Sevilla Need To Be Patient With Julen Lopetegui5 min read
Though there were strong rumours earlier in the last campaign that Julen Lopetegui would be taking over at Premier League club, Wolverhampton Wanderers, the deal never materialised.
With Joaquin Caparros steering the ship at Sevilla after they’d sacked Pablo Machin, the Andalusians were always going to be on the lookout for a new coach in the close season, and they swooped almost as soon as the campaign ended.
Sporting director, Monchi, has worked wonders at the club and has built up trust with his board and credit with the supporters.
His hire of Lopetegui will be seen as progressive, but a note of caution should be sounded amongst the triumphalism.
Taking over from Vicente Del Bosque in the Spain hot-seat was never going to be an easy task, but Lopetegui took to it like a duck to water. Frankly, he was an excellent choice for La Roja.
His work with the youth sides meant that the senior team had some sort of continuity, and his record for Spain’s U19, U20, U21 and senior sides speaks for itself.
He was in charge for 52 games and lost just one.
But delve a little deeper and we see that he’s been a very poor coach at club level.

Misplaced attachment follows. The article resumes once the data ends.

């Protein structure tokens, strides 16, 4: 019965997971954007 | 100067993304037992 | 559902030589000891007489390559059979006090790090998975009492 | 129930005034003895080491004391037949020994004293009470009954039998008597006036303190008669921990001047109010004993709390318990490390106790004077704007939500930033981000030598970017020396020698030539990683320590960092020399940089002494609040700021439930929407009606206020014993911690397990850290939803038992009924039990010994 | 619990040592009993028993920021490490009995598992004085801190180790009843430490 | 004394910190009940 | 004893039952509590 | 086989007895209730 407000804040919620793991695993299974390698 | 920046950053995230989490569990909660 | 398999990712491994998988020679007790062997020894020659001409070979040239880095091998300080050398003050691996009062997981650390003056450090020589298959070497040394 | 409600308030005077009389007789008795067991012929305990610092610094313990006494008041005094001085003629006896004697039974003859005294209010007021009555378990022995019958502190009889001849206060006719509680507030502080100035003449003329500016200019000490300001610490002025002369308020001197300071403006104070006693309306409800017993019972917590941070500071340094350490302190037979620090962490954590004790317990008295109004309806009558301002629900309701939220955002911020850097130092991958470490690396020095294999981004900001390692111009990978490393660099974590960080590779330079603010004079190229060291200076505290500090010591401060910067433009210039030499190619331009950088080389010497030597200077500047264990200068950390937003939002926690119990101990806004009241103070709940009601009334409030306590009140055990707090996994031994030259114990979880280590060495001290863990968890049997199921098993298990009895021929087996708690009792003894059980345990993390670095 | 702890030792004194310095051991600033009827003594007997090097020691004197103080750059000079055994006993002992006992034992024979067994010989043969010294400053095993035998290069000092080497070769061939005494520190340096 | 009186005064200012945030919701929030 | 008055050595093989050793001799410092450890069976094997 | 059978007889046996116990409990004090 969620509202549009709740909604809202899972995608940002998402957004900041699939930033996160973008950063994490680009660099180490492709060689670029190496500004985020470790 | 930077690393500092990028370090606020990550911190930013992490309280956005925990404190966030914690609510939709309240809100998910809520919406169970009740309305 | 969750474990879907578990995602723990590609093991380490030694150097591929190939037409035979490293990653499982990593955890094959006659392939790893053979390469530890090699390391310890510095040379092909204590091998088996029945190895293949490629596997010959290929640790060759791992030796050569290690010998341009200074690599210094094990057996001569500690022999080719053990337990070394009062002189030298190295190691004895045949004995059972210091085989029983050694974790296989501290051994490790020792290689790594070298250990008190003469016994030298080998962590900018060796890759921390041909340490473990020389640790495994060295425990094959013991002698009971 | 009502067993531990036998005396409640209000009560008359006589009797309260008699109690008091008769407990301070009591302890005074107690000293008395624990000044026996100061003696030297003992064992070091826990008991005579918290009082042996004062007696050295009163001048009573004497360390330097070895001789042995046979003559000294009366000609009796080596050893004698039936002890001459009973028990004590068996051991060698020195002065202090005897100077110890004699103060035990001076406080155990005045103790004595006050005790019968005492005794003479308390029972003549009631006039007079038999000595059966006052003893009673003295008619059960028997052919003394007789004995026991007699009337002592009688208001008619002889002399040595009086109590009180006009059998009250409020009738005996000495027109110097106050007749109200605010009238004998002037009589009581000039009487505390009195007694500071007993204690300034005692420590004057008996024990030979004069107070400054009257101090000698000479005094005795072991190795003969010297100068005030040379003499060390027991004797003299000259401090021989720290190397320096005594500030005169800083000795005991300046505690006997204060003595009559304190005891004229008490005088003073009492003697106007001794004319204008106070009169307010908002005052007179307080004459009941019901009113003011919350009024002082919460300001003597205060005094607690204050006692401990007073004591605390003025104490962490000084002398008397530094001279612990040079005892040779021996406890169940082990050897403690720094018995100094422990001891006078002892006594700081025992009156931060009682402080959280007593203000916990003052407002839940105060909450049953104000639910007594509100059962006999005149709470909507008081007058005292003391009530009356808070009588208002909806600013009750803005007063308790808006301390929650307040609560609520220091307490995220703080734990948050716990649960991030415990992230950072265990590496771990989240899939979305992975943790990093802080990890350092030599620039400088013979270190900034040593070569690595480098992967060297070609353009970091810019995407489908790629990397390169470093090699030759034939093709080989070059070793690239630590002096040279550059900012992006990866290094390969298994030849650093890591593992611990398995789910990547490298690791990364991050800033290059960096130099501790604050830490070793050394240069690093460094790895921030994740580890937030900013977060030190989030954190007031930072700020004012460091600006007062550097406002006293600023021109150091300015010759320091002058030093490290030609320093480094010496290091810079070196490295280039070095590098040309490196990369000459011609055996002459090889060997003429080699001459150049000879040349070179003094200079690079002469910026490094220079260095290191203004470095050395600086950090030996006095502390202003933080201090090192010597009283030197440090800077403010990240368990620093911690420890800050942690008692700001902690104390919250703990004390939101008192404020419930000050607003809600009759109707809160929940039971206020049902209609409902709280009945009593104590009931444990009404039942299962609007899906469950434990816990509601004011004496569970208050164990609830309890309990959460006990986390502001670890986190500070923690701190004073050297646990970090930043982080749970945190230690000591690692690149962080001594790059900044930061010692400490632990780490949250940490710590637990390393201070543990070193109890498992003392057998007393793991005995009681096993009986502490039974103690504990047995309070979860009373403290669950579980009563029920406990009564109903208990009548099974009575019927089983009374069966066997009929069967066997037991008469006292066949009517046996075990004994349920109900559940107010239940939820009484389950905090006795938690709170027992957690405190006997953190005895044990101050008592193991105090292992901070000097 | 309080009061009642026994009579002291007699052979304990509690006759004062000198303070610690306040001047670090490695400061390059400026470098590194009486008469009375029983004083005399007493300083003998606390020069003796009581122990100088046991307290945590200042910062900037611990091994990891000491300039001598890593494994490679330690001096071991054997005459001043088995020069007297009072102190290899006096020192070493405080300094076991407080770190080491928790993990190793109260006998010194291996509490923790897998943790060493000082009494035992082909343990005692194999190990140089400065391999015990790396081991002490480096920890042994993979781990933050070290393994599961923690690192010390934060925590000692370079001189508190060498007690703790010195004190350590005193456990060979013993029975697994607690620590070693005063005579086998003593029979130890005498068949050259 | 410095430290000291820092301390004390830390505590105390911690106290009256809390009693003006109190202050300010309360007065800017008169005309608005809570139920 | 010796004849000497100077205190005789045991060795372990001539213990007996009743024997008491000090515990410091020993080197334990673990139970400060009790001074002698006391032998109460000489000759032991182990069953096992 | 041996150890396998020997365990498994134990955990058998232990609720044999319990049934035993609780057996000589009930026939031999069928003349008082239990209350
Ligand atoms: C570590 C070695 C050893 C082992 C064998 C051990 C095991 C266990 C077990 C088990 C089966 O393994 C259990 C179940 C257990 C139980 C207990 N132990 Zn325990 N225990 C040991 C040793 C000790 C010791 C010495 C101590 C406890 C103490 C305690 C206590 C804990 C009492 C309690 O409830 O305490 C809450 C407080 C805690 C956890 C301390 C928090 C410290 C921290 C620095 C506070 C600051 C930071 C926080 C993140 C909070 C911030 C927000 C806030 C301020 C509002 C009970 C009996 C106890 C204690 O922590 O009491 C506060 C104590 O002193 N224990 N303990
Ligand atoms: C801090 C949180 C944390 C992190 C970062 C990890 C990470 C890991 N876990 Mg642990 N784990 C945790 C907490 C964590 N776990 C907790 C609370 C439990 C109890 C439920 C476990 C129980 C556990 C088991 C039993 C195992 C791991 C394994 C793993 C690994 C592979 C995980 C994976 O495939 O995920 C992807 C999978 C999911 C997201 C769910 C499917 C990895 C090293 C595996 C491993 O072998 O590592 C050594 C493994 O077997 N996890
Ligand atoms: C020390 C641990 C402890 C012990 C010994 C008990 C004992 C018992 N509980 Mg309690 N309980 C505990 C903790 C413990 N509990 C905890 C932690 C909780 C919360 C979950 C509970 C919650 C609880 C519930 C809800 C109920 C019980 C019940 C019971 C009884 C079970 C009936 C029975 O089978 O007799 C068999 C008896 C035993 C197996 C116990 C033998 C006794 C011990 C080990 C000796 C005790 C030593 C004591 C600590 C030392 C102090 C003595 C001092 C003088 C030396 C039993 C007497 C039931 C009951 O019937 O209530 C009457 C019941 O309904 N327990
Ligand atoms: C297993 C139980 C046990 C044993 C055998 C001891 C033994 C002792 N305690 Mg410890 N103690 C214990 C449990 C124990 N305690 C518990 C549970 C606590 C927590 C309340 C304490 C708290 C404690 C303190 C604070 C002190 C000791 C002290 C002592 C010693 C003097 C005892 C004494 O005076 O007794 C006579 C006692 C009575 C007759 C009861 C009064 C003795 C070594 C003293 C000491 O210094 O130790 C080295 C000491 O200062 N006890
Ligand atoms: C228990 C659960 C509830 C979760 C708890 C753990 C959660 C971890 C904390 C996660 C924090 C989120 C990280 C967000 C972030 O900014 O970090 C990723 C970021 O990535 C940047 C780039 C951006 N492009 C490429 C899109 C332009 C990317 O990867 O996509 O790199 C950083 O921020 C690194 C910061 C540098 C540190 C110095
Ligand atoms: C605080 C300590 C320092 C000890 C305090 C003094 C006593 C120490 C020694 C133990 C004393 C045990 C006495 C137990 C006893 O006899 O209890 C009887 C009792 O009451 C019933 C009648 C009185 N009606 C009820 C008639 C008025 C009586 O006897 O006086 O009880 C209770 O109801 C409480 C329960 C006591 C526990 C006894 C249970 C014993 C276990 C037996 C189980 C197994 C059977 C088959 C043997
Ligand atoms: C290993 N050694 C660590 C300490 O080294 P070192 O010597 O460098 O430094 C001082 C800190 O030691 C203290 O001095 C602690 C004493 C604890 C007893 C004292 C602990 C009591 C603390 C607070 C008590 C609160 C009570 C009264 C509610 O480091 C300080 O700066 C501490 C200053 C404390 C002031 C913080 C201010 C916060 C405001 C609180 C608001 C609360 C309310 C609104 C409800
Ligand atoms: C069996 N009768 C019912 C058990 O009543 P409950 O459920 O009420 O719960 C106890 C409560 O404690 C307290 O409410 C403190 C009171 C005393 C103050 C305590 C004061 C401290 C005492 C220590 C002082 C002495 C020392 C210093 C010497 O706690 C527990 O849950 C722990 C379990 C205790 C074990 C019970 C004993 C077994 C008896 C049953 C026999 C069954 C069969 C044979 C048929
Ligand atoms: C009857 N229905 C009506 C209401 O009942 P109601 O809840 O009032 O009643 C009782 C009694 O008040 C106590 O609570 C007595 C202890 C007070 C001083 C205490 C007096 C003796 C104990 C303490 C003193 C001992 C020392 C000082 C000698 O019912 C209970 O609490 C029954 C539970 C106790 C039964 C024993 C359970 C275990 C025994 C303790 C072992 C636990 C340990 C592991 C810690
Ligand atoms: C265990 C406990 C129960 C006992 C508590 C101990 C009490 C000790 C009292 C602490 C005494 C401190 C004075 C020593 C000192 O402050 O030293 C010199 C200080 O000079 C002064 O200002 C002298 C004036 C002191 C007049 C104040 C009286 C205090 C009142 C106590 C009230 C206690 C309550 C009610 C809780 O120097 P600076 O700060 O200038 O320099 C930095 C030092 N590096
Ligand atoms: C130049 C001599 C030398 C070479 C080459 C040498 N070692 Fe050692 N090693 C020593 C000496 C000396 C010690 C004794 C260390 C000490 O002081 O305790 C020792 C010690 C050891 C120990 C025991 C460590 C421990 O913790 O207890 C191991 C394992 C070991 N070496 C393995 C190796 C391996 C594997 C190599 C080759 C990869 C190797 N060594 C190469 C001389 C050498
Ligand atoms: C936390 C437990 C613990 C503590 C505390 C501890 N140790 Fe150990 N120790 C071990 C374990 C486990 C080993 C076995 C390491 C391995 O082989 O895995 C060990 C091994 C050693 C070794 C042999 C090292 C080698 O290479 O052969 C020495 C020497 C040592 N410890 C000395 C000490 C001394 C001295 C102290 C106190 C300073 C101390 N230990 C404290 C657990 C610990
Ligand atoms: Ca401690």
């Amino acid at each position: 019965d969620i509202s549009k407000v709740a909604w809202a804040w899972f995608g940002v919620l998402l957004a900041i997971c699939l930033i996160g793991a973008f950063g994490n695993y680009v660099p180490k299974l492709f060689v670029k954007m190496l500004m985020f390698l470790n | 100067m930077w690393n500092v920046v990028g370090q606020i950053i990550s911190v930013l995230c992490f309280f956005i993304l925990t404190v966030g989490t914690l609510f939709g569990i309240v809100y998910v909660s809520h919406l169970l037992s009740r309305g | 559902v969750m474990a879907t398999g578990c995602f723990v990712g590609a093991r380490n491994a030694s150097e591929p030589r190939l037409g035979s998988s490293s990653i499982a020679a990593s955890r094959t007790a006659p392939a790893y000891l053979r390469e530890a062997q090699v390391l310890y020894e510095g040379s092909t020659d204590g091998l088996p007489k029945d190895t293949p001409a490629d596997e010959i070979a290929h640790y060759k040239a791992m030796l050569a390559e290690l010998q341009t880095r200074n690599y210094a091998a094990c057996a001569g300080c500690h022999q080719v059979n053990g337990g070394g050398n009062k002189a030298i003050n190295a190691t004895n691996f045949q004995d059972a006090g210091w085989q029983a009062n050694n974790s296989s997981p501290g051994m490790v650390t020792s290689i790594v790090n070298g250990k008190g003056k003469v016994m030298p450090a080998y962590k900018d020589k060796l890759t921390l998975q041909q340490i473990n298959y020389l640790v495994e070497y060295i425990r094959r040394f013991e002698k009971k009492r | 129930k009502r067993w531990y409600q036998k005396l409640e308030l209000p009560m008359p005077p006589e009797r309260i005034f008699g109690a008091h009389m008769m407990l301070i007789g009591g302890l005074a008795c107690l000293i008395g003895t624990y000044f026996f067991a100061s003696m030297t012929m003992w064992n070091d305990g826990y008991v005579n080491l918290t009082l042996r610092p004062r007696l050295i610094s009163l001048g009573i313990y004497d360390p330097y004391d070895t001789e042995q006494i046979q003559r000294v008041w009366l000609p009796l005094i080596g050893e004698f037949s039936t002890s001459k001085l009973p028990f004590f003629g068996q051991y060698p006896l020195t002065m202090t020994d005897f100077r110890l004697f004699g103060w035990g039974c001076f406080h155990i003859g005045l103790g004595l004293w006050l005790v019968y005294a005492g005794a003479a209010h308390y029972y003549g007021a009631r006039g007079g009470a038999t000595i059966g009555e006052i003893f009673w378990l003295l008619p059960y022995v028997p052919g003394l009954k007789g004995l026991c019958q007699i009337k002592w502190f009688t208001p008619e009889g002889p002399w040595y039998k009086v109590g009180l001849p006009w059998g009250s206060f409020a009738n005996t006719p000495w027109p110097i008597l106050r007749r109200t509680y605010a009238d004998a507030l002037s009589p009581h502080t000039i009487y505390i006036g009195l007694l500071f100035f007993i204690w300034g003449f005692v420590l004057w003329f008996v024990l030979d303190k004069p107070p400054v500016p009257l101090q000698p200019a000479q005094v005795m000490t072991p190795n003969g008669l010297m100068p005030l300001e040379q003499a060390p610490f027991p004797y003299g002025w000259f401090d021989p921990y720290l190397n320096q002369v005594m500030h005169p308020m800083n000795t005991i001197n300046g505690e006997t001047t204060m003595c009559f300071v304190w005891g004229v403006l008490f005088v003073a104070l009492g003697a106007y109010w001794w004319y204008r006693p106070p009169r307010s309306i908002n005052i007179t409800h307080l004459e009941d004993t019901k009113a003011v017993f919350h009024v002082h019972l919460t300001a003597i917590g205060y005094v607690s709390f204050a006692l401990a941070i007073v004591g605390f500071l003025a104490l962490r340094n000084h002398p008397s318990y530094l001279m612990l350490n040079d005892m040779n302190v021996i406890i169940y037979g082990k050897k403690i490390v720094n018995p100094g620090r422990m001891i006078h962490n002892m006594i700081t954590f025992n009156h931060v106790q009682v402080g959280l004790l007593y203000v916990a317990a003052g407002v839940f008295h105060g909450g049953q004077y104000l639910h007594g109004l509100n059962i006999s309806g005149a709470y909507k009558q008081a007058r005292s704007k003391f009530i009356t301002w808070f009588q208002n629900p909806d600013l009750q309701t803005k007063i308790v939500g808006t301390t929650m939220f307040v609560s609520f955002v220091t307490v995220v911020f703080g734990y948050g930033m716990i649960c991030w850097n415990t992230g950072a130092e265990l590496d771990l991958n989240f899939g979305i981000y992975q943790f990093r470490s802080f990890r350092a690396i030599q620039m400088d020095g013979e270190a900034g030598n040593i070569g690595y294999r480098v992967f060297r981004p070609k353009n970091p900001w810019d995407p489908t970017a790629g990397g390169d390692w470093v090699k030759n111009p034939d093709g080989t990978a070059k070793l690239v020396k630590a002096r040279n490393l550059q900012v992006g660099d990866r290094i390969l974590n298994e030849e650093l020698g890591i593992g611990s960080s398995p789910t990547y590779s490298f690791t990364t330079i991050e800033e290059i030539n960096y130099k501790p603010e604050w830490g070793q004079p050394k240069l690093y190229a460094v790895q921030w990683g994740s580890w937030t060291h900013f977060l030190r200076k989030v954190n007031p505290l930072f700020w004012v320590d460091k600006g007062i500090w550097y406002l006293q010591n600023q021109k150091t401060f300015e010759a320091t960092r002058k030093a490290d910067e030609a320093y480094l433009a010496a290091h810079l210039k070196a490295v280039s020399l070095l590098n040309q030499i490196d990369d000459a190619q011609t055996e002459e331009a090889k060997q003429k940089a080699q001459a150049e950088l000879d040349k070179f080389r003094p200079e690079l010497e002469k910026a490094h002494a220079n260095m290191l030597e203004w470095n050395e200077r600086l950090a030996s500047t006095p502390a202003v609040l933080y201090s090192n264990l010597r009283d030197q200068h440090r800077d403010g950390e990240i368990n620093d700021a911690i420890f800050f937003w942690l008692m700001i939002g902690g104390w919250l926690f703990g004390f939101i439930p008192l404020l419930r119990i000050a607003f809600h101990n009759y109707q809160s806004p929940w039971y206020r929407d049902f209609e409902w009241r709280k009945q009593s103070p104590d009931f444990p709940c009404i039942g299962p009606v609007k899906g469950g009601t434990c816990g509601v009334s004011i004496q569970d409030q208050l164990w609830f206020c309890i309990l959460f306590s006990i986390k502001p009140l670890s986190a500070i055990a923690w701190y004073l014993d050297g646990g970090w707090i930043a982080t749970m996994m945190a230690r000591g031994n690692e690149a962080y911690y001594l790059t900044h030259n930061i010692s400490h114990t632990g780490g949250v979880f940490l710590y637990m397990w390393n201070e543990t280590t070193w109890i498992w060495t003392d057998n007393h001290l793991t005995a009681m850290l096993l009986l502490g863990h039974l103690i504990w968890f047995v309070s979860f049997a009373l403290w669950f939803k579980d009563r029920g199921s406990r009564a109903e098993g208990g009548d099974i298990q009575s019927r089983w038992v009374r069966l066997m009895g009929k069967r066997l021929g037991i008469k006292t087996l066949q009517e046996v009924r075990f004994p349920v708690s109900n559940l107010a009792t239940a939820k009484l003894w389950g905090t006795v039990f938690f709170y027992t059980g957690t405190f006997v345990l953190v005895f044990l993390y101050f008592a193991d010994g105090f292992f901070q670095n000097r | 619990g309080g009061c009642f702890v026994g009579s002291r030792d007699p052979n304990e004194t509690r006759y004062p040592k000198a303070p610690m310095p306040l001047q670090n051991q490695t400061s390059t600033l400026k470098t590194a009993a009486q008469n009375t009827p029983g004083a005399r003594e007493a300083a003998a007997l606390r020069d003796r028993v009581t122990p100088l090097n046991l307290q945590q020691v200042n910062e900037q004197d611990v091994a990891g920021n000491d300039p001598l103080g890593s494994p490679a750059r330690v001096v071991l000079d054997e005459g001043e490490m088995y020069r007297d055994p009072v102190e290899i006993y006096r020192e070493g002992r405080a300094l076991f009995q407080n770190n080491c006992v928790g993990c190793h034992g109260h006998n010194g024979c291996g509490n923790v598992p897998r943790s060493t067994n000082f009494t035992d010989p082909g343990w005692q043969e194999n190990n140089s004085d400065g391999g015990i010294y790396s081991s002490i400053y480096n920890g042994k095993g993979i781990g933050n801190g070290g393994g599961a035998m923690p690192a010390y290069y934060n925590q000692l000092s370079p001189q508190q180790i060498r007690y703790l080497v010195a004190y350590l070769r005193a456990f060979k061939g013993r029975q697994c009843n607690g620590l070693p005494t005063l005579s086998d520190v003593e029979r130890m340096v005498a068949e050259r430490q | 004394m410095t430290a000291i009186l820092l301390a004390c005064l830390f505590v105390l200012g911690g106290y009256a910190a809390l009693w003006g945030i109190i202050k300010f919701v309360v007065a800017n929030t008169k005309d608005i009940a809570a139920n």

His first coaching job at a club came with Madrid minnows, Rayo Vallecano. He was sacked after just 11 games, seven of which he lost.
At Porto, he did win 53 of his 77 games which on paper looks impressive, however, he failed to win any silverware during his tenure (2014-2016).
The way he was announced as the new Real Madrid coach couldn’t have been handled any worse, and maybe that was a sign of things to come; he won just 6 of his 14 games and ended with a paltry +1 goal difference.
Lopetegui remains a big name but he will be expected to deliver fairly immediately, given that Sevilla hire and fire with incredible regularity.
Since March 2000, when Juan Carlos Alvarez took over, only Unai Emery between January 2013 and July 2016 has been given anything like an extended reign as coach of the Andalusians.
For some perspective, Lopetegui is their 16th coach in 19 years, and they’ve had some good men in the role previously – Sampaoli, Berizzo, Marcelino, Juande Ramos et al.
It’ll be interesting to see what players are brought in, and how well Lopetegui starts off in the role.
He has a sixth-place finish to improve upon, but Sevilla really do need to give him time to work and to build his legacy.
From his point of view, if he fails again, it’s unlikely he’ll be given another shot at a top-level job in Spain.
Perhaps working with and developing the youth players is where he truly belongs, and excels, in any event.